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Editorial: Education, skills key to improving earning power in W.Va.

From The Herald-Dispatch of Huntington:

Only about half of West Virginia adults are working these days, and a quarter of those who do have jobs don’t make much money.

Those troubling trends underscore the need to bring more good jobs to the Mountain State, but a deeper dive into the statistics shows the problem is more than just numbers of jobs and also involves the jobs many workers are prepared to do.

Much has been written about the state’s poor workforce participation rate, which was about 49 percent in 2016. That’s the lowest in the country and 13 points below the 62 percent rate for the nation as a whole. Aging, poor health and disability all play into those low rates, but the workforce participation rates are low for those under 55 as well. Are some of these former workers just discouraged by their prospects?

A recent analysis of “low wage” work and workers in the state indicates that is probably true. Almost a quarter of West Virginia workers earn $11.59 an hour ($24,108 per year) or less – a wage that puts them at about 150 percent of poverty level for a family of two in 2016, according to the study by The West Virginia Center on Budget and Policy.

Some are younger, but many are older workers, too. But the most telling demographic factor is education.

About 44 percent of the workers with less than a high school education fall into that low-wage category. Less than 30 percent of workers with a high-school degree or equivalent are considered low wage and that drops to around 10 percent or less for those with associate degrees and college degrees. Many of those are probably younger workers just starting out.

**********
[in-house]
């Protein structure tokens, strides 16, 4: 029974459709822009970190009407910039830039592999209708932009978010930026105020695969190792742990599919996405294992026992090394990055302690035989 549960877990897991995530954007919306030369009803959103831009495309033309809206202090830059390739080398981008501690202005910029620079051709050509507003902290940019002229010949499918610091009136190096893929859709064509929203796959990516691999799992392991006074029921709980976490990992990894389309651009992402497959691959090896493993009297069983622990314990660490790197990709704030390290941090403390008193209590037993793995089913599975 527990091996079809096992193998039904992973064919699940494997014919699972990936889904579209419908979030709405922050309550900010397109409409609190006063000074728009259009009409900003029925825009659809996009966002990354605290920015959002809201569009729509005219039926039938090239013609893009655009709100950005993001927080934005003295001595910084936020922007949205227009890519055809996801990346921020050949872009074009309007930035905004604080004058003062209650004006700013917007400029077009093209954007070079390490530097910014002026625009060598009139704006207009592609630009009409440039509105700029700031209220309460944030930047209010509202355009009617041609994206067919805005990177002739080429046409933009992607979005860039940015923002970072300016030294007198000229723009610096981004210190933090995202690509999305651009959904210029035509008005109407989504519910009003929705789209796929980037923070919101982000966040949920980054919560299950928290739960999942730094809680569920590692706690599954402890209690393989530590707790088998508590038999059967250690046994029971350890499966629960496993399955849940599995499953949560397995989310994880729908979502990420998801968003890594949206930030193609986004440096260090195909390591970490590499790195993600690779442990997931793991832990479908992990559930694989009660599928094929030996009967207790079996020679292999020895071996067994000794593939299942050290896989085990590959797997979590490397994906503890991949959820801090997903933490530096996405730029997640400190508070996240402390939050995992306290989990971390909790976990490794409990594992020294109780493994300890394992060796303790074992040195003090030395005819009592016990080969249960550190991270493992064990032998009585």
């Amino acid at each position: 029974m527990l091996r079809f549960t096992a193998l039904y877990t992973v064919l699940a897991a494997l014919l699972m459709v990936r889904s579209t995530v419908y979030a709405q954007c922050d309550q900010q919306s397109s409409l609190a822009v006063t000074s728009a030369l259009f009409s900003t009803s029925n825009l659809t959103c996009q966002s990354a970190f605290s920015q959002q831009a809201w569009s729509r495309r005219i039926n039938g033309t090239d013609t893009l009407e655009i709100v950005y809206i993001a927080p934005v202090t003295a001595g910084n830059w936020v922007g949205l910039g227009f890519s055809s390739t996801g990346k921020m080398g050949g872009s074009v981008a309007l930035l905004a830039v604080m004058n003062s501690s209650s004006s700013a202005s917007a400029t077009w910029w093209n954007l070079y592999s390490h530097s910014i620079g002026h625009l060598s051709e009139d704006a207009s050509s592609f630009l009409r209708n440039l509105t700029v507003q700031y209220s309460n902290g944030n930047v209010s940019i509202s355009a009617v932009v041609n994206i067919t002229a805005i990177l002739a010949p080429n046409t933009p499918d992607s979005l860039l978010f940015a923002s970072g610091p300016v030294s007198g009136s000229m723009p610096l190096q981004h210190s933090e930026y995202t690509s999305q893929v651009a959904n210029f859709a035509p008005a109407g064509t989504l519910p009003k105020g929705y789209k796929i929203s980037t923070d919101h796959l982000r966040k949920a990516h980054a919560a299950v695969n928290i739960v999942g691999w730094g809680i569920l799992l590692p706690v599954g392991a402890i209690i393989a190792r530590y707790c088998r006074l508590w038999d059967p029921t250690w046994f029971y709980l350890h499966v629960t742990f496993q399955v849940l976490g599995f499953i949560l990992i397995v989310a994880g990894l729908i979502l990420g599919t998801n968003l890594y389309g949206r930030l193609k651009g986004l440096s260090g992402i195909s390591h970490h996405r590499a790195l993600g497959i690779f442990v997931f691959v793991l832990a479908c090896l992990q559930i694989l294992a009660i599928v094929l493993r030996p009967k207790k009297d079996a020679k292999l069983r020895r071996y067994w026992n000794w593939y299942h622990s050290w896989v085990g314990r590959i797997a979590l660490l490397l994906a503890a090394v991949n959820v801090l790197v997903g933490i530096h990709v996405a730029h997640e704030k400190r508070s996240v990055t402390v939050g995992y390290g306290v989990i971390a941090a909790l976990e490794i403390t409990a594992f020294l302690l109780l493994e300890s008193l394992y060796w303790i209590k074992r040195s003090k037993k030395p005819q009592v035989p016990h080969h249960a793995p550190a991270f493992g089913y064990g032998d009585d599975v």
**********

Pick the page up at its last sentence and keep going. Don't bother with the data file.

Certainly raising the minimum wage in West Virginia, which is $8.75 an hour, would help many of these workers, and that is one of the study’s recommendations. In fact, the study estimates that more than half of “low-wage” workers are at the minimum wage.

But that alone will not change the picture very much. Even with an increase to $11 or $12 an hour, many of these workers will still be hovering just above poverty level. Moreover, sharp increases in the minimum wage can reduce work opportunities for teens and those seeking part-time work.

The critical need for West Virginia is to raise the education levels and skill sets for these workers, whether they are young or old. That puts them in the position to earn a living wage and could even draw discouraged workers back into the workforce.

In the short run, the state does need to be mindful a large part of its working population is struggling. That means protecting Medicaid funding and considering a state “Earned Income Tax Credit,” that puts more money back in their pockets.

But for long term, the best investment is helping these workers gain the education and skills to get a better job.

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